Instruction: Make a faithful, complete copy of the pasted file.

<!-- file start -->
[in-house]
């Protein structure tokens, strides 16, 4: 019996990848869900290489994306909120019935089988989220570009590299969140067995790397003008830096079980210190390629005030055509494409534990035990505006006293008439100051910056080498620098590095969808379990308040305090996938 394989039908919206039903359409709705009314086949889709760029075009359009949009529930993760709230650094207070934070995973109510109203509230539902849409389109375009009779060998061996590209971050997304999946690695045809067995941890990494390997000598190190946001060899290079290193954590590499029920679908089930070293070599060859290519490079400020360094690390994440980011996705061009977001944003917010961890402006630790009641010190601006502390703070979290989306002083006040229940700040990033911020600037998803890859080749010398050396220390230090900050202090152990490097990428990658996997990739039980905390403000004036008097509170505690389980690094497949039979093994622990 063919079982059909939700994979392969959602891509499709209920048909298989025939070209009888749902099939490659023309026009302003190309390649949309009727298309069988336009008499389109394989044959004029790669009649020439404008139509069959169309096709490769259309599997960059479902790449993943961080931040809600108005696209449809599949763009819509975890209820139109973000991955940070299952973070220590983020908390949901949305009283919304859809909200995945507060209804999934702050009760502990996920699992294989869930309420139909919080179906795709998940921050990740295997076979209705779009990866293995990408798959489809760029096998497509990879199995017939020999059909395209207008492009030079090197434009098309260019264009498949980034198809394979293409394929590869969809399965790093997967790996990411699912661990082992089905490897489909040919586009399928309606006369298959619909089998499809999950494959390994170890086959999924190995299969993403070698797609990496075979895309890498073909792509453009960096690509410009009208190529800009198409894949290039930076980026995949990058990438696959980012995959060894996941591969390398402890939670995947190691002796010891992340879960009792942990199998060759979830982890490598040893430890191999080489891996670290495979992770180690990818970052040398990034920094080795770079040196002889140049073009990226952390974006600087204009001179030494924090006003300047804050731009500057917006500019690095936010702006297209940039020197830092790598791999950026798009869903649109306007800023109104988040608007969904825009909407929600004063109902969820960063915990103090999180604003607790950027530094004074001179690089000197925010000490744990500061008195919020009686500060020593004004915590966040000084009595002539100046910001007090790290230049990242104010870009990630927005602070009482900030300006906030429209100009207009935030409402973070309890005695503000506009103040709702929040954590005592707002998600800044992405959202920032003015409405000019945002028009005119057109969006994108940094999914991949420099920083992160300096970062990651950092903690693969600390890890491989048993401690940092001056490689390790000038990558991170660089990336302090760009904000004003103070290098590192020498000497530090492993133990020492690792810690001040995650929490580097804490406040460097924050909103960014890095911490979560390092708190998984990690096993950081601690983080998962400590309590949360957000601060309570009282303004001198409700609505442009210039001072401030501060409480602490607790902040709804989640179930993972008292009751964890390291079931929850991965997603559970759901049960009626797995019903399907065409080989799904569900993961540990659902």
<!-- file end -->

[in-house]
């Protein structure tokens, strides 16, 4: 019996990848869900290489994306909120019935089988989220570009590299969140067995790397003008830096079980210190390629005030055509494409534990035990505006006293008439100051910056080498620098590095969808379990308040305090996938 394989039908919206039903359409709705009314086949889709760029075009359009949009529930993760709230650094207070934070995973109510109203509230539902849409389109375009009779060998061996590209971050997304999946690695045809067995941890990494390997000598190190946001060899290079290193954590590499029920679908089930070293070599060859290519490079400020360094690390994440980011996705061009977001944003917010961890402006630790009641010190601006502390703070979290989306002083006040229940700040990033911020600037998803890859080749010398050396220390230090900050202090152990490097990428990658996997990739039980905390403000004036008097509170505690389980690094497949039979093994622990 063919079982059909939700994979392969959602891509499709209920048909298989025939070209009888749902099939490659023309026009302003190309390649949309009727298309069988336009008499389109394989044959004029790669009649020439404008139509069959169309096709490769259309599997960059479902790449993943961080931040809600108005696209449809599949763009819509975890209820139109973000991955940070299952973070220590983020908390949901949305009283919304859809909200995945507060209804999934702050009760502990996920699992294989869930309420139909919080179906795709998940921050990740295997076979209705779009990866293995990408798959489809760029096998497509990879199995017939020999059909395209207008492009030079090197434009098309260019264009498949980034198809394979293409394929590869969809399965790093997967790996990411699912661990082992089905490897489909040919586009399928309606006369298959619909089998499809999950494959390994170890086959999924190995299969993403070698797609990496075979895309890498073909792509453009960096690509410009009208190529800009198409894949290039930076980026995949990058990438696959980012995959060894996941591969390398402890939670995947190691002796010891992340879960009792942990199998060759979830982890490598040893430890191999080489891996670290495979992770180690990818970052040398990034920094080795770079040196002889140049073009990226952390974006600087204009001179030494924090006003300047804050731009500057917006500019690095936010702006297209940039020197830092790598791999950026798009869903649109306007800023109104988040608007969904825009909407929600004063109902969820960063915990103090999180604003607790950027530094004074001179690089000197925010000490744990500061008195919020009686500060020593004004915590966040000084009595002539100046910001007090790290230049990242104010870009990630927005602070009482900030300006906030429209100009207009935030409402973070309890005695503000506009103040709702929040954590005592707002998600800044992405959202920032003015409405000019945002028009005119057109969006994108940094999914991949420099920083992160300096970062990651950092903690693969600390890890491989048993401690940092001056490689390790000038990558991170660089990336302090760009904000004003103070290098590192020498000497530090492993133990020492690792810690001040995650929490580097804490406040460097924050909103960014890095911490979560390092708190998984990690096993950081601690983080998962400590309590949360957000601060309570009282303004001198409700609505442009210039001072401030501060409480602490607790902040709804989640179930993972008292009751964890390291079931929850991965997603559970759901049960009626797995019903399907065409080989799904569900993961540990659902």